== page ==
It feels as though college basketball has been criticized this season for a lack of fluid, skillful, and enjoyable style more than ever in recent memory. The games this weekend didn’t exemplify the sport in its purest form, but the NCAA Tournament continues to provide great basketball moments full of talent, entertainment, and emotion.
At first glance a Final Four of Duke, Kentucky, Michigan State, and Wisconsin is hardly surprising, but none of these teams had a straightforward path to Indianapolis. Let’s take a look back at the Elite Eight and see how these four teams became the last ones standing.
Down five with 50 seconds to play, Arizona elected not to foul. Wisconsin played out the possession as long as it could, and as the shot clock wound down, Sam Dekker hoisted up a moon ball over Rondae Hollis-Jefferson:
I don’t know what’s better, the shot or the post-shot strut that started before the ball even went through the hoop. Dekker knew it was going in, and why would he have any doubt? That shot capped a perfect second half for him; he hit all six of his shots from the field (five from three) and all three free throws for 20 points.
Jerian Grant Duels Aaron Harrison
These two hit only six of a combined 21 shots, but as they often have for their respective teams, they made two of the biggest shots of the game. Aaron Harrison hit his only three-pointer with 3:18 left in the game to give Kentucky its first lead since the 15:32 mark of the second half. Not to be outdone, Jerian Grant hit his only three of the game on the very next possession:
The Wildcats kept things balanced down the stretch. Five different players combined to hit the team’s last nine shots over the final 10:24 of the game. After Aaron Harrison’s three, Karl-Anthony Towns got a bucket inside to tie the game, and then Andrew Harrison got to the line and hit two free throws for the win.
Unfortunately for the Fighting Irish, Grant fell in love with his shot, taking the team’s final four shots, missing three in a row after that three, including this potential buzzer-beater:
Was he the leader of the team who earned the right to take the big shots? Sure. But he also had an off shooting night while guys like Steve Vasturia Zach Auguste shot a combined 16-for-21. And if they were going to shoot threes, why not go with one of the three guys on the team who hit over 40 percent of theirs?
Maybe I’m being harsh on a team that came so close to handing Kentucky its first loss, but only because it was frustrating to see Notre Dame’s offense stagnate down the stretch after playing so well a majority of the night. Grant isn’t your typical superstar; he does a great job of getting his teammates involved (33.6 percent assist rate) and doesn’t even lead his team in possessions used. But his decision to play hero ball may have cost his team a spot in the Final Four.
Branden Dawson Goes the Distance
Before yesterday’s game between Louisville and Michigan State, Montrezl Harrell wondered if Branden Dawson could hang with him for an entire game. “If [Dawson] has as much energy as me, it should be a good game tomorrow,” Harrell said Saturday. “I don’t see him running with as much energy as I have.”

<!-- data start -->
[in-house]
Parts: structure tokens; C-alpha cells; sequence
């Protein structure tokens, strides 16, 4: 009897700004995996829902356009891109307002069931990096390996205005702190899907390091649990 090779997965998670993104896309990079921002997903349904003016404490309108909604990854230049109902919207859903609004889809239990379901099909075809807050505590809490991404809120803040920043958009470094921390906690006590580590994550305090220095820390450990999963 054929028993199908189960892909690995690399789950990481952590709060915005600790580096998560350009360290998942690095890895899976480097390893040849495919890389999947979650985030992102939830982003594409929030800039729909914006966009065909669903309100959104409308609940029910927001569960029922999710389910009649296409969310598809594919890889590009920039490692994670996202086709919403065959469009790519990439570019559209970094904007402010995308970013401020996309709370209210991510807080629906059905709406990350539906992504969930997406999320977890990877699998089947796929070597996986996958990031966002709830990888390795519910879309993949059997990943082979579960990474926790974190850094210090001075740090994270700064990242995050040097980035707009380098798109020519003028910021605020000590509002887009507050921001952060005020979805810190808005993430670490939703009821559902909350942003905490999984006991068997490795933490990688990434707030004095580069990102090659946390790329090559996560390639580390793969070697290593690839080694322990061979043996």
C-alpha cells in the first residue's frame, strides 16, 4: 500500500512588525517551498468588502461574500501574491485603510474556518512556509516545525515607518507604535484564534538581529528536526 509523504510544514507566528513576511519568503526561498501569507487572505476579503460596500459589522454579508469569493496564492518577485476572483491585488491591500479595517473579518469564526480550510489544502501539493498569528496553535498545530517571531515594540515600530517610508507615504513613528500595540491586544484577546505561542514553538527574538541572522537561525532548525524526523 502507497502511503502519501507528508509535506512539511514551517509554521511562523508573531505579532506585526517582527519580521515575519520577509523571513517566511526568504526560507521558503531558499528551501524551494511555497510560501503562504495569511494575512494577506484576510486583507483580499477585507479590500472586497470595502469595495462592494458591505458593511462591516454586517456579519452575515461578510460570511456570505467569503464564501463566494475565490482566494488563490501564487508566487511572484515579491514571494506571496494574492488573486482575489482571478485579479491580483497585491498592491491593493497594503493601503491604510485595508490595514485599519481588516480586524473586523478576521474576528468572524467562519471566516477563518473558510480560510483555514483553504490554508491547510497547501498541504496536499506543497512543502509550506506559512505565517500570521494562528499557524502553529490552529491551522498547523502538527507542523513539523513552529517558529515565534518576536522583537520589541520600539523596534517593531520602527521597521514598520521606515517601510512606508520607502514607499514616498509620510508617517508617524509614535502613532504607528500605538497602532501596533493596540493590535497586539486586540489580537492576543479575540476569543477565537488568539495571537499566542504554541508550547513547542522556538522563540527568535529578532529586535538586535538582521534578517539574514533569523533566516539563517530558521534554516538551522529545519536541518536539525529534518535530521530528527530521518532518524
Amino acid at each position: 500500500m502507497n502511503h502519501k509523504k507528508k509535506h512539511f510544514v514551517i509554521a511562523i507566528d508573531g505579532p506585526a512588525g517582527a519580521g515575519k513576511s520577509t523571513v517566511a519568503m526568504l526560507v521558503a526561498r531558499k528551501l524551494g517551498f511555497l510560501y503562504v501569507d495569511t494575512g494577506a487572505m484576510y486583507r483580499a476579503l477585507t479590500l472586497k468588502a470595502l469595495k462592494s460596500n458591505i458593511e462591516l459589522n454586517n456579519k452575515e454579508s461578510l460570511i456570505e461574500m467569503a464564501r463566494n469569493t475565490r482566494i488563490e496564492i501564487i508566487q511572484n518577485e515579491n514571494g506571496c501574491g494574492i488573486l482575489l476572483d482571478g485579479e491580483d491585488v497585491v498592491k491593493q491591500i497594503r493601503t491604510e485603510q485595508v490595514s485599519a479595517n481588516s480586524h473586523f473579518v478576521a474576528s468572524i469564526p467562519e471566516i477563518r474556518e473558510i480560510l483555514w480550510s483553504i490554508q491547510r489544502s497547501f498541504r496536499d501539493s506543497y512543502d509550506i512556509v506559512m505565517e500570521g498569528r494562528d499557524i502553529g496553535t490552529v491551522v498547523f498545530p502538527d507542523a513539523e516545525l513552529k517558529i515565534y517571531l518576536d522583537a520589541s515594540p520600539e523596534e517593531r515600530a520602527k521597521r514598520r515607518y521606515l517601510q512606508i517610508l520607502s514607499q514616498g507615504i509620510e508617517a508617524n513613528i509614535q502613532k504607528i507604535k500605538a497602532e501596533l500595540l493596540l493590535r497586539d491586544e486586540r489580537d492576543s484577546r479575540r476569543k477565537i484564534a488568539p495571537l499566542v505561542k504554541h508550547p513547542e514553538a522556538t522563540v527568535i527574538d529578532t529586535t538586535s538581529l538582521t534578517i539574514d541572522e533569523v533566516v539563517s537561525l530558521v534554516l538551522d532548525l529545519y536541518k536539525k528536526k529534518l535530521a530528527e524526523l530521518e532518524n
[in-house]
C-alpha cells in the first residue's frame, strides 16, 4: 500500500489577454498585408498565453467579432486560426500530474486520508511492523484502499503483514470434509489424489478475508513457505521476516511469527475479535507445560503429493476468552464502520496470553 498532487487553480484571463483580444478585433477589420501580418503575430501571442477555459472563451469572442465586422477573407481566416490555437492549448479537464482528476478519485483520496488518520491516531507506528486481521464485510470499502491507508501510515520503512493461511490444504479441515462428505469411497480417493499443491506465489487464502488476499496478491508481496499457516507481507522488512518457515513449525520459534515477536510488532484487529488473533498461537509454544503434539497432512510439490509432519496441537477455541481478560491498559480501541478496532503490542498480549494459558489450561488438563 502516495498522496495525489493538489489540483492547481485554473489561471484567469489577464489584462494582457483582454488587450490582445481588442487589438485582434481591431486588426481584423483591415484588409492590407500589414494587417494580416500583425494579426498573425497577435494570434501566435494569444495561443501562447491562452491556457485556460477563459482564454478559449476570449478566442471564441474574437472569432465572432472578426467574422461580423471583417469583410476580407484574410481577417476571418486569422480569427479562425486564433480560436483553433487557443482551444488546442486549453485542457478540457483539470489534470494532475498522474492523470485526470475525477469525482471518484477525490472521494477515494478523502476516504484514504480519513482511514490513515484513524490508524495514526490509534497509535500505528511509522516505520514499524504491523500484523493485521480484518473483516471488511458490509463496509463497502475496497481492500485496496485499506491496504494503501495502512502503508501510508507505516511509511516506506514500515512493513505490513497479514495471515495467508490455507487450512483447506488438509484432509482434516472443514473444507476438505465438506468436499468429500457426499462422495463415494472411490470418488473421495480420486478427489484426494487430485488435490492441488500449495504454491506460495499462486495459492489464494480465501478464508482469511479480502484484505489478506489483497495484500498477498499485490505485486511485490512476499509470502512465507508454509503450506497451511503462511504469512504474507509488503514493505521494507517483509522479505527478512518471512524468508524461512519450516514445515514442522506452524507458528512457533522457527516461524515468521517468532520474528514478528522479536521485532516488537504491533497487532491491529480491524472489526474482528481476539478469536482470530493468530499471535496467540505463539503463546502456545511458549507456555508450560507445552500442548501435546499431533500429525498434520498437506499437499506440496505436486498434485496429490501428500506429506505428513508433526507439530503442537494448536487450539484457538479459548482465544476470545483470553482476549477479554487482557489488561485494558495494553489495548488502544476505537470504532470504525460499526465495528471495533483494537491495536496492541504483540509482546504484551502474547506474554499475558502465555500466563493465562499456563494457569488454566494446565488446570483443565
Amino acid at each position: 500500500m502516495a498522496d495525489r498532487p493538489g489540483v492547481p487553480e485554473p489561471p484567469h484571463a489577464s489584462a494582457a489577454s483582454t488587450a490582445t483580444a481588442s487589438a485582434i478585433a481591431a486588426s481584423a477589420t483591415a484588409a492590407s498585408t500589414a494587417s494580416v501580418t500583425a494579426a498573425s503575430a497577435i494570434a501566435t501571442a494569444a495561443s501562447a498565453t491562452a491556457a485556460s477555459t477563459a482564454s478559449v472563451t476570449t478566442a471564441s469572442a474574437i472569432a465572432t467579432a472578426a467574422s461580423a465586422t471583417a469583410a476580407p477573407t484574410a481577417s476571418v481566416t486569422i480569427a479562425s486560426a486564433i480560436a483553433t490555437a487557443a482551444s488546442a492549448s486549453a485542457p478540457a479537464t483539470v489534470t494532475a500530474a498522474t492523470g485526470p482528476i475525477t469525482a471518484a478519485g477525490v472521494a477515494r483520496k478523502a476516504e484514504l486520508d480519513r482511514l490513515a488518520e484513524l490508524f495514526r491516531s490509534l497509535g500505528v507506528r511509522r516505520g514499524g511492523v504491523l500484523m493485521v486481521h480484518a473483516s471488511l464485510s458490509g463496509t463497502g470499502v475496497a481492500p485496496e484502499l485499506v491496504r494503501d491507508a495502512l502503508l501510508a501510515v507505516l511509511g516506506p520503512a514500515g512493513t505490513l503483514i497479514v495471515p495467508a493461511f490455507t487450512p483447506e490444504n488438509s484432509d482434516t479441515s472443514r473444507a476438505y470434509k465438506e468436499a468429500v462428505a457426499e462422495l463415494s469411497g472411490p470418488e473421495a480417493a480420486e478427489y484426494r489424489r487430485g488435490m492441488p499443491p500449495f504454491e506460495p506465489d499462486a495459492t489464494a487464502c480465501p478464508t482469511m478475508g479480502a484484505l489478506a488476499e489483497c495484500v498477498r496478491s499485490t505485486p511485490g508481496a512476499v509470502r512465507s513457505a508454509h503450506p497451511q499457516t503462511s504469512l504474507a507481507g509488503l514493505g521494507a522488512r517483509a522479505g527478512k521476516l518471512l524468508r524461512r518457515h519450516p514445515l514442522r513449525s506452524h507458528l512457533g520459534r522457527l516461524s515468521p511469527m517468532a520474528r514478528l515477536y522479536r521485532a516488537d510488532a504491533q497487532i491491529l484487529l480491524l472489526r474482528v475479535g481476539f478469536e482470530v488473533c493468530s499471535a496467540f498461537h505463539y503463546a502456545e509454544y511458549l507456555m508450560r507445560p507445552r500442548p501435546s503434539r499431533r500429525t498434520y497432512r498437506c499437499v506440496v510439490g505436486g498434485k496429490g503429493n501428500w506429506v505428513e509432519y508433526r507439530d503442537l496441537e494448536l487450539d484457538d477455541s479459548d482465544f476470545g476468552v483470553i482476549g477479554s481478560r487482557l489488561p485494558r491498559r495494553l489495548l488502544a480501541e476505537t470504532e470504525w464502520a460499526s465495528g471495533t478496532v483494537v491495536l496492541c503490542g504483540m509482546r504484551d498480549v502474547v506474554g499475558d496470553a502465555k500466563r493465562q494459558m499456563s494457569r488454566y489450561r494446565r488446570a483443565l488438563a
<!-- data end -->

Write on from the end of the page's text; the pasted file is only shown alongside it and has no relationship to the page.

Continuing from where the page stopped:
However, Harrell would’ve been better served to save his breath; literally. He missed all five of his shots in the second half and overtime and five of his nine free throws. Of those misses, four of his foul shots were noticeably short—indicating some fatigue, perhaps—as were two of his field goal attempts.
On the other hand, Dawson hitting only one shot in the opening 20 minutes but going 3-for-6 from the field and 1-for-2 from the line after halftime. And to really drive home how much energy he had, Dawson made the clinching play in overtime, soaring above everyone else for a putback:
Tom Izzo has questioned Dawson’s motor throughout his career, but Dawson has made it a non-issue for most of this season and it’s a big reason why his team is still playing.
Bulldogs Roll Over Against Duke
Sometimes a missed shot can be bigger than a made shot. Just think back five years ago: the iconic image of the 2010 national championship is Gordon Hayward’s last-second heave almost going in.
This wasn’t nearly as dramatic, but Kyle Wiltjer will be seeing this shot in his sleep for a long time:
First of all, that was a great play by Prezemek Karnowski, seeing Matt Jones come in for the steal and wisely slinging the ball over his head to an open Wiltjer. But Wiltjer pushed it a bit too far. He put it a bit too high on the backboard. And it bounced off the far side of the rim.
The shot was significant not only because it could’ve tied the game with less than five minutes to play, but also because it started a run of five straight misses by Gonzaga to close out the game. Duke went on a 13–1 run over that period to run away with it, 66–52.
Gonzaga haters will feel validated, thinking that because the Zags didn’t make the Final Four it proves that they’ve always been frauds and always will be. I couldn’t disagree more with that statement. The fact that previous Gonzaga players never made the Final Four doesn’t mean this current group couldn’t have.
And for all the talk of Gonzaga choking in the postseason, Mark Few has only lost to a lower seed five times in 16 NCAA Tournament appearances. If you watched the Bulldogs over the course of the season it was pretty clear that they were capable of winning a national championship. They just ran into a more talented team that executed better on the day. With the Blue Devils closed out the game, Wiltjer’s miss may not have even mattered. Still, it’s impossible not to wonder what might have been.